Japan Economy from Darkness
Independent Films, Politics
The massive earthquake in northeast Japan in March this year has led to additional government spending which is pushing the country’s public debt to higher levels. The world’s third largest economy must consolidate its fiscal position over the medium-term if it is to continue being a positive force in the region, says the IMF in its regular assessment of the country’s economy.
Japan’s public debt is over 220 percent of the country’s GDP in gross terms--the highest level among advanced economies. In their “Article IV” report on the state of the Japanese economy, IMF economists proposed reforms to bolster confidence in public finances, including reining in social security spending, increasing the country’s tax revenue, and boosting growth through structural reforms.
Economic activity has started to recover following the March earthquake and tsunami, but a high degree of uncertainty remains with the recovery dependent on the easing of supply bottlenecks, a stable long-term supply of electricity, and the recovery of sentiment.
Reconstruction spending is likely to further increase Japan’s sizable public debt--one of the highest among OECD countries—and the report predicts GDP growth is likely to slow to -0.7 percent this year before rising to 2.9 percent in 2012.
The IMF report suggests reconstruction spending could be financed by a modest increase in the consumption tax from 5 to 7–8 percent in 2012, with a greater and continued increase up to 15 percent thereafter. This is also needed to bring down Japan’s high level of public debt.
This island nation has one of the lowest tax revenue levels in the world—about 17 percent of GDP—and this gives the northeast Asian country ample space to use taxes as a way of consolidating the country’s fiscal position.
The country’s authorities have already outlined plans to double the sales tax to 10 percent by the mid-2010s to help meet its target of halving the primary deficit (in percent of GDP). This forms part of a package of measures unveiled in June which included reforms to social security spending, a proposal to raise the retirement age, and adjusting pension benefits.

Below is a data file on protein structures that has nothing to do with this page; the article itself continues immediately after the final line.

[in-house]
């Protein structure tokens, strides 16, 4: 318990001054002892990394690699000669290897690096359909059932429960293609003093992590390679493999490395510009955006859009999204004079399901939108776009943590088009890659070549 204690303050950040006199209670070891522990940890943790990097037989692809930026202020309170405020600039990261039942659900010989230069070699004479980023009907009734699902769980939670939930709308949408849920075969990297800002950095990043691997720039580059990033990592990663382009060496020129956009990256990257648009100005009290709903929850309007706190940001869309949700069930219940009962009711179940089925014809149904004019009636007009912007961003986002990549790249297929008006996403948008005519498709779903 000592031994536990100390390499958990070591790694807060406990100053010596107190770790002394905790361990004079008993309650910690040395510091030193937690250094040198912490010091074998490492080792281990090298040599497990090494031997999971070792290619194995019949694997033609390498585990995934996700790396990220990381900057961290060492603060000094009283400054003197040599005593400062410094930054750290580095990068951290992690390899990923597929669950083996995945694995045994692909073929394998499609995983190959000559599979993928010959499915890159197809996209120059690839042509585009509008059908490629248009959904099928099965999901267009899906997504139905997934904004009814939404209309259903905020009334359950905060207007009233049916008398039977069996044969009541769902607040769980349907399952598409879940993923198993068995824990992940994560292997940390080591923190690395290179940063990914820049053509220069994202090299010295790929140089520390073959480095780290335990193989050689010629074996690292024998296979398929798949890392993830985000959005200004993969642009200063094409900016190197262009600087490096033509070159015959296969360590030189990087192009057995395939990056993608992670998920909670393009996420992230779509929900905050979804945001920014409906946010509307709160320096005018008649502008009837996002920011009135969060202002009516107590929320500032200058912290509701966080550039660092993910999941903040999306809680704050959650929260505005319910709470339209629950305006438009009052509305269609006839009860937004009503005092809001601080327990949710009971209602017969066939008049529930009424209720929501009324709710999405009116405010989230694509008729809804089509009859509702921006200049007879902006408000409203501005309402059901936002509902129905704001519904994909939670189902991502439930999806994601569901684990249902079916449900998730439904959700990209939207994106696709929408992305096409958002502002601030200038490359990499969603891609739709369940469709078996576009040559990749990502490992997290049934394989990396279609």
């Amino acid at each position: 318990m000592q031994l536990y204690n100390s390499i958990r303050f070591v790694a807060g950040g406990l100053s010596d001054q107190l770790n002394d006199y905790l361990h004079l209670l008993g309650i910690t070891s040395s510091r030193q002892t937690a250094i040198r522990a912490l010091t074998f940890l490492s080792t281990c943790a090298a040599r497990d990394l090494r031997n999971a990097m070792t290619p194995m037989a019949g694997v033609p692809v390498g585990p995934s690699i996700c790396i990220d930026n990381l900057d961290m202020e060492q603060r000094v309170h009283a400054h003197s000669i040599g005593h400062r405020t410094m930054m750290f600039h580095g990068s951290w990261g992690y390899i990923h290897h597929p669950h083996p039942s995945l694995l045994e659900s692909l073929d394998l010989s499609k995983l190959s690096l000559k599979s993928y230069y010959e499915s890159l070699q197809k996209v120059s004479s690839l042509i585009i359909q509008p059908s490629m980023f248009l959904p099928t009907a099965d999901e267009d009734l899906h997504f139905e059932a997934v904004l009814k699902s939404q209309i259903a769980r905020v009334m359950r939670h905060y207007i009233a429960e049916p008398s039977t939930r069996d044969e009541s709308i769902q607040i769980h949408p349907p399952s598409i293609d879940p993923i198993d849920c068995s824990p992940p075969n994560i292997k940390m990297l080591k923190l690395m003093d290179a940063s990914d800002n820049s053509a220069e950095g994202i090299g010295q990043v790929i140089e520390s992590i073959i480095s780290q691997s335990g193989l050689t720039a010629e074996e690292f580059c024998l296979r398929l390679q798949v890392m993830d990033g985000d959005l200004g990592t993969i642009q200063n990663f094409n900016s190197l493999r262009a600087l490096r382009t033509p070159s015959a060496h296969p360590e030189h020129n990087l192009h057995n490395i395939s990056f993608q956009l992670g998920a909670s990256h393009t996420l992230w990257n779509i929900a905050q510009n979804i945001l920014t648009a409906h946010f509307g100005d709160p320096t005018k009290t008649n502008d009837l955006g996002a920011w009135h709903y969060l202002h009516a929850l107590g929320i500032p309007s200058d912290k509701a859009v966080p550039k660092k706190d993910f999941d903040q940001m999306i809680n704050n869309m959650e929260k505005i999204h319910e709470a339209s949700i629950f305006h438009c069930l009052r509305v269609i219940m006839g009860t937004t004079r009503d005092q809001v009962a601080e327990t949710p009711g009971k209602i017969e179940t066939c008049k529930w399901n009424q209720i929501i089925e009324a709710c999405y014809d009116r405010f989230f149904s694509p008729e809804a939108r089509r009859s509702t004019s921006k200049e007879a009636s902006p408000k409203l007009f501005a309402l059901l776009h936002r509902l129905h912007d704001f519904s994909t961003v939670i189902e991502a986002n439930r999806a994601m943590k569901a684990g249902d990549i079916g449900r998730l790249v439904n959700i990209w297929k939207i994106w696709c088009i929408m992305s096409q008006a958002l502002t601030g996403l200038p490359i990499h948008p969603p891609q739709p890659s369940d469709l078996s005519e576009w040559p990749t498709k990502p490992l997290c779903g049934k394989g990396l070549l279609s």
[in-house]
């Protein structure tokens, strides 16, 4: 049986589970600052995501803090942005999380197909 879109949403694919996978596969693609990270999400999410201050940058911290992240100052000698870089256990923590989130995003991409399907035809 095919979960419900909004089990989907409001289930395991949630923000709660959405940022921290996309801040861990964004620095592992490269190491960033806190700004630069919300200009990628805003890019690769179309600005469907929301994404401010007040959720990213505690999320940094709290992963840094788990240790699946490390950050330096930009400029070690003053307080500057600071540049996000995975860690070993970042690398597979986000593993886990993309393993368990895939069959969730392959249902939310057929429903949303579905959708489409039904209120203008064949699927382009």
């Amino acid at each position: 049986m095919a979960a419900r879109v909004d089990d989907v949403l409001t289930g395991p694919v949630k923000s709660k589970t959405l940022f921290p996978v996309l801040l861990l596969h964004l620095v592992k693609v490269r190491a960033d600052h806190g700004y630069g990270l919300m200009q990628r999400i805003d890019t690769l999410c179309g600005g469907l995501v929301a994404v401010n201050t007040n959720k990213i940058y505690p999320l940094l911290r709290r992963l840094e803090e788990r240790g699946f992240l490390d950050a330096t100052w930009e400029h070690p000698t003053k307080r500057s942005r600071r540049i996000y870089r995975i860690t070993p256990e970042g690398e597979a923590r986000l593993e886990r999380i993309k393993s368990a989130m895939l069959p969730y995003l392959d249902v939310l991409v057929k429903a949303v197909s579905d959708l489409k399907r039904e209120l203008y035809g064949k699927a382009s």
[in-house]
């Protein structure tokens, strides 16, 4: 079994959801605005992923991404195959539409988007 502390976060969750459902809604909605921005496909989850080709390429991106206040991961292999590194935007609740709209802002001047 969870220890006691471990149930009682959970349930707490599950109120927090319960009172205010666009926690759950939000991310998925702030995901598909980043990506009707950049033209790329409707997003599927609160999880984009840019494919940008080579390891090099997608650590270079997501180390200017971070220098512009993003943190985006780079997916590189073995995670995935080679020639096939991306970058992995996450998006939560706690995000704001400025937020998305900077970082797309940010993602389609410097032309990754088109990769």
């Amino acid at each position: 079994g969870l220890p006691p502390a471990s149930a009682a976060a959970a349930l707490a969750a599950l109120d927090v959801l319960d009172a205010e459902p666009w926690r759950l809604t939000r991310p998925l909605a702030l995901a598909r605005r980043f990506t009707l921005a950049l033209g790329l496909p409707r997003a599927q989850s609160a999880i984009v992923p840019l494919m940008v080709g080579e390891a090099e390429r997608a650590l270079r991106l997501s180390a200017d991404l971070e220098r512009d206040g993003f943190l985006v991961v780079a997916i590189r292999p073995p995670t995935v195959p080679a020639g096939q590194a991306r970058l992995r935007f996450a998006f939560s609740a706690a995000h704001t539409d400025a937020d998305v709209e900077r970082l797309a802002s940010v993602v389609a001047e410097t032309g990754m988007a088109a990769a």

The IMF economists welcomed the government’s plan for fiscal consolidation, but called for more vigorous action to reduce the public debt levels at a faster rate within the next five years. They believe the economic slowdown prompted by the Great East Japan earthquake, provides an opportunity to kick-start much-needed structural reforms.
Although in the short-term fiscal adjustment could reduce domestic demand, over the longer term, lowering the level of public savings would help improve confidence, spur investment and boost household incomes, suggests the report.
Despite Japan’s economic slowdown in recent years, and the disaster in March, the report says that as one of the largest and richest economies in the world, Japan remains an important contributor to regional growth and stability. “To maintain these positive spillovers fiscal and structural reforms are essential,” it concludes.
Year of Production: 2011
Length: 3:00 mins
Japan Economy from Darkness by DiplomaticallyIncorrect is licensed under a Creative Commons Attribution Share Alike 3.0 License.
- Muhamed Sacirbey (UNTV-IMF)
- Susan Sacirbey (UNTV-IMF)